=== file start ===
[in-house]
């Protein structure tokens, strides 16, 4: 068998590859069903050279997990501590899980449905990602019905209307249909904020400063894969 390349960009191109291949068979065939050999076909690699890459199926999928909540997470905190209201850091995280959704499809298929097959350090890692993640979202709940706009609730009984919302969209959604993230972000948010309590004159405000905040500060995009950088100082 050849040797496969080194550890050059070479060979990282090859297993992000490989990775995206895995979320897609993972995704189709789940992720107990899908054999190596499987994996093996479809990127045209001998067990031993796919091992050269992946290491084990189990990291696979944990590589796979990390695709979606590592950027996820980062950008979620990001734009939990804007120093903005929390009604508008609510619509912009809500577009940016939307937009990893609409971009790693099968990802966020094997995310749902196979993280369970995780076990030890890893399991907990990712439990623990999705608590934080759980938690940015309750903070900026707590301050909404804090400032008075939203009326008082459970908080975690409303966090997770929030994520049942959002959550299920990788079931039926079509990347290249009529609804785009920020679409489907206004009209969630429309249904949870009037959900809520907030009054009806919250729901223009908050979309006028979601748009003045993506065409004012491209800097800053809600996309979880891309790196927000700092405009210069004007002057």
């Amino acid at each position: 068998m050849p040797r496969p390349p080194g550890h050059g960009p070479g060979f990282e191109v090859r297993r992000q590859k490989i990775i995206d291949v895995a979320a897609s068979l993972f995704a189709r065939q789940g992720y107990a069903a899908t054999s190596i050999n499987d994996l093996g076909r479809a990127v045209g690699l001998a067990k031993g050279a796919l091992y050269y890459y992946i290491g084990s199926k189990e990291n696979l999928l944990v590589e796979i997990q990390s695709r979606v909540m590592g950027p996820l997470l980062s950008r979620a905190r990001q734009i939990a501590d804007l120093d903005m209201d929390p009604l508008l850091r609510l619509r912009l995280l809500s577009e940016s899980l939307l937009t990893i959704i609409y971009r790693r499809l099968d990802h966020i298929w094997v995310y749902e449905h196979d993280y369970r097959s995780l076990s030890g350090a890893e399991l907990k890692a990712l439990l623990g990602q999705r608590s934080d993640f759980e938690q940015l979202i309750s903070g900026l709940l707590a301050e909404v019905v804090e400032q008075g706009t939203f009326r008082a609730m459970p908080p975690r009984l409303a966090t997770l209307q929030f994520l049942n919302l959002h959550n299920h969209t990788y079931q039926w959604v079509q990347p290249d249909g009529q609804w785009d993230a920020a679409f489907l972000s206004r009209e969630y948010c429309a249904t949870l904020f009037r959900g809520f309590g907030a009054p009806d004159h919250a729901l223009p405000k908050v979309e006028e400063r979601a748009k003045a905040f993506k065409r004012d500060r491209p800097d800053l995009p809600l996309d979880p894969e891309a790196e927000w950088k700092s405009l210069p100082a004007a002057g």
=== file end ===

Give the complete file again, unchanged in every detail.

[in-house]
């Protein structure tokens, strides 16, 4: 068998590859069903050279997990501590899980449905990602019905209307249909904020400063894969 390349960009191109291949068979065939050999076909690699890459199926999928909540997470905190209201850091995280959704499809298929097959350090890692993640979202709940706009609730009984919302969209959604993230972000948010309590004159405000905040500060995009950088100082 050849040797496969080194550890050059070479060979990282090859297993992000490989990775995206895995979320897609993972995704189709789940992720107990899908054999190596499987994996093996479809990127045209001998067990031993796919091992050269992946290491084990189990990291696979944990590589796979990390695709979606590592950027996820980062950008979620990001734009939990804007120093903005929390009604508008609510619509912009809500577009940016939307937009990893609409971009790693099968990802966020094997995310749902196979993280369970995780076990030890890893399991907990990712439990623990999705608590934080759980938690940015309750903070900026707590301050909404804090400032008075939203009326008082459970908080975690409303966090997770929030994520049942959002959550299920990788079931039926079509990347290249009529609804785009920020679409489907206004009209969630429309249904949870009037959900809520907030009054009806919250729901223009908050979309006028979601748009003045993506065409004012491209800097800053809600996309979880891309790196927000700092405009210069004007002057």
């Amino acid at each position: 068998m050849p040797r496969p390349p080194g550890h050059g960009p070479g060979f990282e191109v090859r297993r992000q590859k490989i990775i995206d291949v895995a979320a897609s068979l993972f995704a189709r065939q789940g992720y107990a069903a899908t054999s190596i050999n499987d994996l093996g076909r479809a990127v045209g690699l001998a067990k031993g050279a796919l091992y050269y890459y992946i290491g084990s199926k189990e990291n696979l999928l944990v590589e796979i997990q990390s695709r979606v909540m590592g950027p996820l997470l980062s950008r979620a905190r990001q734009i939990a501590d804007l120093d903005m209201d929390p009604l508008l850091r609510l619509r912009l995280l809500s577009e940016s899980l939307l937009t990893i959704i609409y971009r790693r499809l099968d990802h966020i298929w094997v995310y749902e449905h196979d993280y369970r097959s995780l076990s030890g350090a890893e399991l907990k890692a990712l439990l623990g990602q999705r608590s934080d993640f759980e938690q940015l979202i309750s903070g900026l709940l707590a301050e909404v019905v804090e400032q008075g706009t939203f009326r008082a609730m459970p908080p975690r009984l409303a966090t997770l209307q929030f994520l049942n919302l959002h959550n299920h969209t990788y079931q039926w959604v079509q990347p290249d249909g009529q609804w785009d993230a920020a679409f489907l972000s206004r009209e969630y948010c429309a249904t949870l904020f009037r959900g809520f309590g907030a009054p009806d004159h919250a729901l223009p405000k908050v979309e006028e400063r979601a748009k003045a905040f993506k065409r004012d500060r491209p800097d800053l995009p809600l996309d979880p894969e891309a790196e927000w950088k700092s405009l210069p100082a004007a002057g």